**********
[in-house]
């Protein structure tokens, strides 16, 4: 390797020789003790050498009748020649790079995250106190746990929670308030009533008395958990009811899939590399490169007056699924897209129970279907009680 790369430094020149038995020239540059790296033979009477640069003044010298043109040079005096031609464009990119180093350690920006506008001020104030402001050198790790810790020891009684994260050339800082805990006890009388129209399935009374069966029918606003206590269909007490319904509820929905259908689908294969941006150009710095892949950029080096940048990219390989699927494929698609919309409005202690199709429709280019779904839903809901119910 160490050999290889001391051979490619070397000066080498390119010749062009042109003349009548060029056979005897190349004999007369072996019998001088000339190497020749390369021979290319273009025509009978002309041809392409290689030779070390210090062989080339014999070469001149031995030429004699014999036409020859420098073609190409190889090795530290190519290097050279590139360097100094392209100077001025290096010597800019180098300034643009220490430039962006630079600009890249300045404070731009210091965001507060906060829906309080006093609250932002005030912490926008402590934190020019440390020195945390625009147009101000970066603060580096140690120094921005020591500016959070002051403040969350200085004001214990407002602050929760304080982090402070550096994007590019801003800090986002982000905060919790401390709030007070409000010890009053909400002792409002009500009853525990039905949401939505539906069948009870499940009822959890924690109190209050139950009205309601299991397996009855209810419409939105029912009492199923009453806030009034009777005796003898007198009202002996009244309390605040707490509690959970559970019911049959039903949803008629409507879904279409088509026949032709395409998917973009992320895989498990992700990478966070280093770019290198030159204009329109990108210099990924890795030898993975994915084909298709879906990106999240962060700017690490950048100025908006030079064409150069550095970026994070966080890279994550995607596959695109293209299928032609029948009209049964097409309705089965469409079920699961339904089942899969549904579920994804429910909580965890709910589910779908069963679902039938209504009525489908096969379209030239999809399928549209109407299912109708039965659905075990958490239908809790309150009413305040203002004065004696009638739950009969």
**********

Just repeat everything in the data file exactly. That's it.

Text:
[in-house]
């Protein structure tokens, strides 16, 4: 390797020789003790050498009748020649790079995250106190746990929670308030009533008395958990009811899939590399490169007056699924897209129970279907009680 790369430094020149038995020239540059790296033979009477640069003044010298043109040079005096031609464009990119180093350690920006506008001020104030402001050198790790810790020891009684994260050339800082805990006890009388129209399935009374069966029918606003206590269909007490319904509820929905259908689908294969941006150009710095892949950029080096940048990219390989699927494929698609919309409005202690199709429709280019779904839903809901119910 160490050999290889001391051979490619070397000066080498390119010749062009042109003349009548060029056979005897190349004999007369072996019998001088000339190497020749390369021979290319273009025509009978002309041809392409290689030779070390210090062989080339014999070469001149031995030429004699014999036409020859420098073609190409190889090795530290190519290097050279590139360097100094392209100077001025290096010597800019180098300034643009220490430039962006630079600009890249300045404070731009210091965001507060906060829906309080006093609250932002005030912490926008402590934190020019440390020195945390625009147009101000970066603060580096140690120094921005020591500016959070002051403040969350200085004001214990407002602050929760304080982090402070550096994007590019801003800090986002982000905060919790401390709030007070409000010890009053909400002792409002009500009853525990039905949401939505539906069948009870499940009822959890924690109190209050139950009205309601299991397996009855209810419409939105029912009492199923009453806030009034009777005796003898007198009202002996009244309390605040707490509690959970559970019911049959039903949803008629409507879904279409088509026949032709395409998917973009992320895989498990992700990478966070280093770019290198030159204009329109990108210099990924890795030898993975994915084909298709879906990106999240962060700017690490950048100025908006030079064409150069550095970026994070966080890279994550995607596959695109293209299928032609029948009209049964097409309705089965469409079920699961339904089942899969549904579920994804429910909580965890709910589910779908069963679902039938209504009525489908096969379209030239999809399928549209109407299912109708039965659905075990958490239908809790309150009413305040203002004065004696009638739950009969």